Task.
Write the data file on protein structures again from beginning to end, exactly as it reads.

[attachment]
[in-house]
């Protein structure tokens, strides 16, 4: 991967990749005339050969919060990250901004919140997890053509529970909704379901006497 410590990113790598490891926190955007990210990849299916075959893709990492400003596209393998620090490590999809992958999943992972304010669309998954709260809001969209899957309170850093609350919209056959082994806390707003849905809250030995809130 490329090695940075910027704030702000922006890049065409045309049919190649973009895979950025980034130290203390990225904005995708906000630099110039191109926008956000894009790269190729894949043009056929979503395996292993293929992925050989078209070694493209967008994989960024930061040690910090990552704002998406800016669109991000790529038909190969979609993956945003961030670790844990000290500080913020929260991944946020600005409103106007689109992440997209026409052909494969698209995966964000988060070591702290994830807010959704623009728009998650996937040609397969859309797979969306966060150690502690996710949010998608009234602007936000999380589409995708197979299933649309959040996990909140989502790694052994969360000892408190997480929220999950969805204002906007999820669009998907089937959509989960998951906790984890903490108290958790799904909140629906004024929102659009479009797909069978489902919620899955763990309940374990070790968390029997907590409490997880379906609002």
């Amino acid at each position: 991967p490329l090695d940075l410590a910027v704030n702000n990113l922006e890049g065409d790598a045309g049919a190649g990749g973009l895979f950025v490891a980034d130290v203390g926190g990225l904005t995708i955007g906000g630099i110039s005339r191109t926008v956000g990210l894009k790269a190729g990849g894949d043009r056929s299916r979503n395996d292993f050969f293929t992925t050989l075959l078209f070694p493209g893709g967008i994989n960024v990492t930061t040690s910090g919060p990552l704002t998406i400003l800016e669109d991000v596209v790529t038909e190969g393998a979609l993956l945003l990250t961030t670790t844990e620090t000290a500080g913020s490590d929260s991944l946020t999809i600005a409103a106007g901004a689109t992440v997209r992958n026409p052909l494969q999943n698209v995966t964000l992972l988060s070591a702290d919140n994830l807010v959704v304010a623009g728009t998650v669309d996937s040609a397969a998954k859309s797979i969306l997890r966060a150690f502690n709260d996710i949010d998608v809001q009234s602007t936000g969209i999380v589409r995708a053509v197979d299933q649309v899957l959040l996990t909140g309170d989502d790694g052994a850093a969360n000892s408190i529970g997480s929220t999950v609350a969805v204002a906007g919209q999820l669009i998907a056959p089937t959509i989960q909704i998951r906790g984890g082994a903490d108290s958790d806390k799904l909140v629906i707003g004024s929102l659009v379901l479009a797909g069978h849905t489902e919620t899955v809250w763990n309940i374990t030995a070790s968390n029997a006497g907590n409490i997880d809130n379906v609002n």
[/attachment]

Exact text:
[in-house]
């Protein structure tokens, strides 16, 4: 991967990749005339050969919060990250901004919140997890053509529970909704379901006497 410590990113790598490891926190955007990210990849299916075959893709990492400003596209393998620090490590999809992958999943992972304010669309998954709260809001969209899957309170850093609350919209056959082994806390707003849905809250030995809130 490329090695940075910027704030702000922006890049065409045309049919190649973009895979950025980034130290203390990225904005995708906000630099110039191109926008956000894009790269190729894949043009056929979503395996292993293929992925050989078209070694493209967008994989960024930061040690910090990552704002998406800016669109991000790529038909190969979609993956945003961030670790844990000290500080913020929260991944946020600005409103106007689109992440997209026409052909494969698209995966964000988060070591702290994830807010959704623009728009998650996937040609397969859309797979969306966060150690502690996710949010998608009234602007936000999380589409995708197979299933649309959040996990909140989502790694052994969360000892408190997480929220999950969805204002906007999820669009998907089937959509989960998951906790984890903490108290958790799904909140629906004024929102659009479009797909069978489902919620899955763990309940374990070790968390029997907590409490997880379906609002």
């Amino acid at each position: 991967p490329l090695d940075l410590a910027v704030n702000n990113l922006e890049g065409d790598a045309g049919a190649g990749g973009l895979f950025v490891a980034d130290v203390g926190g990225l904005t995708i955007g906000g630099i110039s005339r191109t926008v956000g990210l894009k790269a190729g990849g894949d043009r056929s299916r979503n395996d292993f050969f293929t992925t050989l075959l078209f070694p493209g893709g967008i994989n960024v990492t930061t040690s910090g919060p990552l704002t998406i400003l800016e669109d991000v596209v790529t038909e190969g393998a979609l993956l945003l990250t961030t670790t844990e620090t000290a500080g913020s490590d929260s991944l946020t999809i600005a409103a106007g901004a689109t992440v997209r992958n026409p052909l494969q999943n698209v995966t964000l992972l988060s070591a702290d919140n994830l807010v959704v304010a623009g728009t998650v669309d996937s040609a397969a998954k859309s797979i969306l997890r966060a150690f502690n709260d996710i949010d998608v809001q009234s602007t936000g969209i999380v589409r995708a053509v197979d299933q649309v899957l959040l996990t909140g309170d989502d790694g052994a850093a969360n000892s408190i529970g997480s929220t999950v609350a969805v204002a906007g919209q999820l669009i998907a056959p089937t959509i989960q909704i998951r906790g984890g082994a903490d108290s958790d806390k799904l909140v629906i707003g004024s929102l659009v379901l479009a797909g069978h849905t489902e919620t899955v809250w763990n309940i374990t030995a070790s968390n029997a006497g907590n409490i997880d809130n379906v609002n």